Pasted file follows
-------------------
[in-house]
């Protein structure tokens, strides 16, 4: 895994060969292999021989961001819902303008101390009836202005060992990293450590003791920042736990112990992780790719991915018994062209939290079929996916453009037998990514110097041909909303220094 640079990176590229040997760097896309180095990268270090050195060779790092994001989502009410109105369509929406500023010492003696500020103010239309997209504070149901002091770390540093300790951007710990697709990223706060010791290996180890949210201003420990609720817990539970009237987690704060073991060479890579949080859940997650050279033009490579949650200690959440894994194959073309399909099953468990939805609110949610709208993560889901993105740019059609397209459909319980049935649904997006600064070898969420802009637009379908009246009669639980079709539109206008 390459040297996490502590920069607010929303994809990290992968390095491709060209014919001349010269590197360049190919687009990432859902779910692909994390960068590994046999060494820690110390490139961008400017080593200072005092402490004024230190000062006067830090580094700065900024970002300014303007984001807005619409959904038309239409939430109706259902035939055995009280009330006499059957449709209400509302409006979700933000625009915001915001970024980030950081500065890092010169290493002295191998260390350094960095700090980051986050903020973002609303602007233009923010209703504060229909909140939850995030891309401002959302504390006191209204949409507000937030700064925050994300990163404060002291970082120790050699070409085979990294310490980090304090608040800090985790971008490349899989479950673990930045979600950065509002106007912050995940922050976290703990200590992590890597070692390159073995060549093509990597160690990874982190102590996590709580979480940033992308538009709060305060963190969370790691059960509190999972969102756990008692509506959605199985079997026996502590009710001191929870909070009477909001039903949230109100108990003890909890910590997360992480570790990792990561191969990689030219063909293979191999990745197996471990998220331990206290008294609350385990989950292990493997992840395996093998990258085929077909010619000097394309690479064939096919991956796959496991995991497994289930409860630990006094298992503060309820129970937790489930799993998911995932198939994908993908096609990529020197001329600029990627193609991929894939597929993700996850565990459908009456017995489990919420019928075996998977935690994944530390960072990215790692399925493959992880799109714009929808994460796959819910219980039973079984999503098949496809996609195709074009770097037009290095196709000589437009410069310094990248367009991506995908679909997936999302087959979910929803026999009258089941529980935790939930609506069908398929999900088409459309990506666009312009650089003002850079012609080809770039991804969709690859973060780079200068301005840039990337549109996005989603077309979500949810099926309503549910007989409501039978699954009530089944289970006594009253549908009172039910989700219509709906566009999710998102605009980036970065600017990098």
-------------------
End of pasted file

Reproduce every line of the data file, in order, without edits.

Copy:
[in-house]
């Protein structure tokens, strides 16, 4: 895994060969292999021989961001819902303008101390009836202005060992990293450590003791920042736990112990992780790719991915018994062209939290079929996916453009037998990514110097041909909303220094 640079990176590229040997760097896309180095990268270090050195060779790092994001989502009410109105369509929406500023010492003696500020103010239309997209504070149901002091770390540093300790951007710990697709990223706060010791290996180890949210201003420990609720817990539970009237987690704060073991060479890579949080859940997650050279033009490579949650200690959440894994194959073309399909099953468990939805609110949610709208993560889901993105740019059609397209459909319980049935649904997006600064070898969420802009637009379908009246009669639980079709539109206008 390459040297996490502590920069607010929303994809990290992968390095491709060209014919001349010269590197360049190919687009990432859902779910692909994390960068590994046999060494820690110390490139961008400017080593200072005092402490004024230190000062006067830090580094700065900024970002300014303007984001807005619409959904038309239409939430109706259902035939055995009280009330006499059957449709209400509302409006979700933000625009915001915001970024980030950081500065890092010169290493002295191998260390350094960095700090980051986050903020973002609303602007233009923010209703504060229909909140939850995030891309401002959302504390006191209204949409507000937030700064925050994300990163404060002291970082120790050699070409085979990294310490980090304090608040800090985790971008490349899989479950673990930045979600950065509002106007912050995940922050976290703990200590992590890597070692390159073995060549093509990597160690990874982190102590996590709580979480940033992308538009709060305060963190969370790691059960509190999972969102756990008692509506959605199985079997026996502590009710001191929870909070009477909001039903949230109100108990003890909890910590997360992480570790990792990561191969990689030219063909293979191999990745197996471990998220331990206290008294609350385990989950292990493997992840395996093998990258085929077909010619000097394309690479064939096919991956796959496991995991497994289930409860630990006094298992503060309820129970937790489930799993998911995932198939994908993908096609990529020197001329600029990627193609991929894939597929993700996850565990459908009456017995489990919420019928075996998977935690994944530390960072990215790692399925493959992880799109714009929808994460796959819910219980039973079984999503098949496809996609195709074009770097037009290095196709000589437009410069310094990248367009991506995908679909997936999302087959979910929803026999009258089941529980935790939930609506069908398929999900088409459309990506666009312009650089003002850079012609080809770039991804969709690859973060780079200068301005840039990337549109996005989603077309979500949810099926309503549910007989409501039978699954009530089944289970006594009253549908009172039910989700219509709906566009999710998102605009980036970065600017990098």